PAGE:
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Category Archive for '0-2018 Reviews'

Light-hearted, full of fun, and set in exotic Casablanca, this novel by Vendela Vida may be just the thing to provide smiles and delighted “ah-ha” moments for anyone looking for a break. At the same time, it is a book which develops many variations on the theme of identity, all of which, while not exactly realistic, are still plausible and easy to envision in one’s own life under especially stressful conditions. With a smile in her voice, the author introduces an unnamed main character whose imaginative ruminations, spur-of-the-moment decisions, and panicked thoughts as she sees her life falling apart become those of the reader. Using the second person point of view in which every thought and action which takes place is described as belonging to “you,” the author introduces her main character in a time of great stress. The reader does not know, at first, why the main character has decided to come to Casablanca or what she plans to do there, but once she arrives at her hotel and signs in, she discovers that someone has stolen her backpack while she has been pre-occupied. Missing are her laptop, wallet, credit cards, all her cash, her camera, and toiletries. The novel speeds along on the strength of the comic scenes, combined with enough thought-provoking thematic material to keep the reader engaged. Fun!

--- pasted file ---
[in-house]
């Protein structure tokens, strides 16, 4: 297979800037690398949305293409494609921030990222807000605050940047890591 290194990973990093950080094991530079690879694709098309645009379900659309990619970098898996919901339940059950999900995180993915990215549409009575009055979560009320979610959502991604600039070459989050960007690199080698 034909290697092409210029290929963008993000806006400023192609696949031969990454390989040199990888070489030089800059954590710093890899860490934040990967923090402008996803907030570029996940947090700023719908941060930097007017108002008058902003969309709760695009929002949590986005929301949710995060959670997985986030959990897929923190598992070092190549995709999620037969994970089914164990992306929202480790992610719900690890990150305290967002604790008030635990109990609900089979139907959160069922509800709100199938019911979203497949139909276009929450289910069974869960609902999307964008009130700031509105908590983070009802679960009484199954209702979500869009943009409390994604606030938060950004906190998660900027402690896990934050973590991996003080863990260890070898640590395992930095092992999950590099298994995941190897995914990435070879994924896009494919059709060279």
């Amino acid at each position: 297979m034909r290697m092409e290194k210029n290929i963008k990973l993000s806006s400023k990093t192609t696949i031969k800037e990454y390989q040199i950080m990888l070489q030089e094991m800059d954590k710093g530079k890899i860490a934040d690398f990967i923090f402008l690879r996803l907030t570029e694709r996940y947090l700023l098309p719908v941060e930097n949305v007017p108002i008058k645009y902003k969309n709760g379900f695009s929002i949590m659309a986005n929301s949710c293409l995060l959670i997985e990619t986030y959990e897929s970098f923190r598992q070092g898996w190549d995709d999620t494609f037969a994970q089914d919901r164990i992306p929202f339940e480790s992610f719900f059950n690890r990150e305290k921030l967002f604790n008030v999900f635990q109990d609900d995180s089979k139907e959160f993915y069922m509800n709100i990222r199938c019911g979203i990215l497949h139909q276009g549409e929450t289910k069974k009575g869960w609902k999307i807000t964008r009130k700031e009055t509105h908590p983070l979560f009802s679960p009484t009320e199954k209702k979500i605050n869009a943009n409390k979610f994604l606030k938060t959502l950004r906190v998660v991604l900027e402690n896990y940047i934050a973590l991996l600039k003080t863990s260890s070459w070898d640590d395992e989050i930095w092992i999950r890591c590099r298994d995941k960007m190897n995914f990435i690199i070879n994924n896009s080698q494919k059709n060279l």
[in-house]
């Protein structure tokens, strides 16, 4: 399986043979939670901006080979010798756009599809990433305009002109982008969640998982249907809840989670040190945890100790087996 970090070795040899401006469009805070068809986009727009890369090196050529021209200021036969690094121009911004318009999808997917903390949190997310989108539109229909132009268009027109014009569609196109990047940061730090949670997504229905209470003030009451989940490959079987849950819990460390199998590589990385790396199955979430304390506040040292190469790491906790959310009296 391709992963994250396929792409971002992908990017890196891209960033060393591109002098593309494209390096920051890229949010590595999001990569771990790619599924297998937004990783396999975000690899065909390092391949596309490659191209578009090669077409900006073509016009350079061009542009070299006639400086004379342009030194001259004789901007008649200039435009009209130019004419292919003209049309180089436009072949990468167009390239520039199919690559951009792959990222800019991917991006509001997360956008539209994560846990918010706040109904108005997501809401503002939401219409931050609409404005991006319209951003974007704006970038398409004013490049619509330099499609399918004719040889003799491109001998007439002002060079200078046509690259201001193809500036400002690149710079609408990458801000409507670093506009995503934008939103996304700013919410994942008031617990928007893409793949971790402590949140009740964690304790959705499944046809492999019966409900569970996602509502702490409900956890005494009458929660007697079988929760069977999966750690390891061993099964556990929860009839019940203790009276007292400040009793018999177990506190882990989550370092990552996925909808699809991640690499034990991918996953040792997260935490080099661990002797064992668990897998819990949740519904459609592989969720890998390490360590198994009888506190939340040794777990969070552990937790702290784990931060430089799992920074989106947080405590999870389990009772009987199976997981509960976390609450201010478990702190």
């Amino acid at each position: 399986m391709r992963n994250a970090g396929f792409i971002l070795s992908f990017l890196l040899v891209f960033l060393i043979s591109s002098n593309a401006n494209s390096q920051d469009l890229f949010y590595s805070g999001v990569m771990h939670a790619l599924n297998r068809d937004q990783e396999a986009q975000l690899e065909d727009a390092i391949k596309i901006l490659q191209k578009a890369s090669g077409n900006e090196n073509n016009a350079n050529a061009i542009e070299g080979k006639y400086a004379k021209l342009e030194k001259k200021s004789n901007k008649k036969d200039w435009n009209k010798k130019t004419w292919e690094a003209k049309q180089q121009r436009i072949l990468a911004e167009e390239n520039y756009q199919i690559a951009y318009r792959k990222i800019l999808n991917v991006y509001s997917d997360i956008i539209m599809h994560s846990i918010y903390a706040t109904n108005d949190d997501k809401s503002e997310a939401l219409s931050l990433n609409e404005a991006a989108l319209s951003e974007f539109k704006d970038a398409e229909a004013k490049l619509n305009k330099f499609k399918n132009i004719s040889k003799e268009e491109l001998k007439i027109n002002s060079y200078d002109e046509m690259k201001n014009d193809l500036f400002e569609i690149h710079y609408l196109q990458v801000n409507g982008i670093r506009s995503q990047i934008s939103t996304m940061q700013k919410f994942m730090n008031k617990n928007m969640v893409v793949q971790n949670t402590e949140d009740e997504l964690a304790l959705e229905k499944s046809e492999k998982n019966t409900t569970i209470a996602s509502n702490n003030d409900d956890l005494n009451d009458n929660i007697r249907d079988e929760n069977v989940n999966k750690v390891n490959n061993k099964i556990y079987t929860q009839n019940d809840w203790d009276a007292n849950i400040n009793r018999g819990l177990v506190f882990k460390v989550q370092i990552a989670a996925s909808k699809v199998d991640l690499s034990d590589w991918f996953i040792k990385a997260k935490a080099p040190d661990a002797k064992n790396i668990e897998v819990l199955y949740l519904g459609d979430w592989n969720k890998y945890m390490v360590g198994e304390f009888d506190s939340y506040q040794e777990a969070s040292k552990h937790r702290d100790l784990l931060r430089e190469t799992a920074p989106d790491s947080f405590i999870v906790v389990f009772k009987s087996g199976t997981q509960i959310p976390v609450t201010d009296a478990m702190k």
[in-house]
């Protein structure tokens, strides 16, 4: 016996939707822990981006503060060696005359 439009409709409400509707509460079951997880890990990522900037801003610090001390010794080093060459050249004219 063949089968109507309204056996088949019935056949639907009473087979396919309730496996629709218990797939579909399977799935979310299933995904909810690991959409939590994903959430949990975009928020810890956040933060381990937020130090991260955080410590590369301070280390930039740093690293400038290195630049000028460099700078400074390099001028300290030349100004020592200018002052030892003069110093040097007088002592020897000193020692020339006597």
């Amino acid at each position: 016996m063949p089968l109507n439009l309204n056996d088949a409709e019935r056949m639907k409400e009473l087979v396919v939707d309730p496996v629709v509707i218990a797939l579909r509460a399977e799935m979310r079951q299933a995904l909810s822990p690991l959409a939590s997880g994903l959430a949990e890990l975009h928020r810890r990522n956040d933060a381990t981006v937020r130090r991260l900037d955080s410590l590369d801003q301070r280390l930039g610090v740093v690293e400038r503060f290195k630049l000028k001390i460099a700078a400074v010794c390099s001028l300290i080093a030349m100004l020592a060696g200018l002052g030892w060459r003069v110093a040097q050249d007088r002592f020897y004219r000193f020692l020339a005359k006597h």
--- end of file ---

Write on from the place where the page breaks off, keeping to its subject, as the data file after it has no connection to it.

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In this big, entertaining can’t-put-it-downer set in Corsica, best-selling French author Michel Bussi tells the story surrounding a terrible car accident which claimed the lives of three people in 1989 – the mother, father, and adored older brother of fifteen-year-old Clotilde Idrissi. Though she was injured, Clotilde survived the accident when the car her father was driving careened off a cliff, but she was so traumatized in the accident’s aftermath that she has never set foot on Corsica since then. Now, twenty-seven years have passed, and Clotilde has finally returned to the island from France with her husband Franck and her teenage daughter Valentine (Valou), hoping to resolve her residual fears and her questions about the accident. The exotic setting on Corsica, one of the eighteen regions of France, adds to the excitement, revealing a society more like that of Sicily and or Sardinia than to Paris, its people honoring family traditions and histories that go back many generations. Many exciting mysteries unfold in this novel which is great fun but could have been condensed a bit. see full review.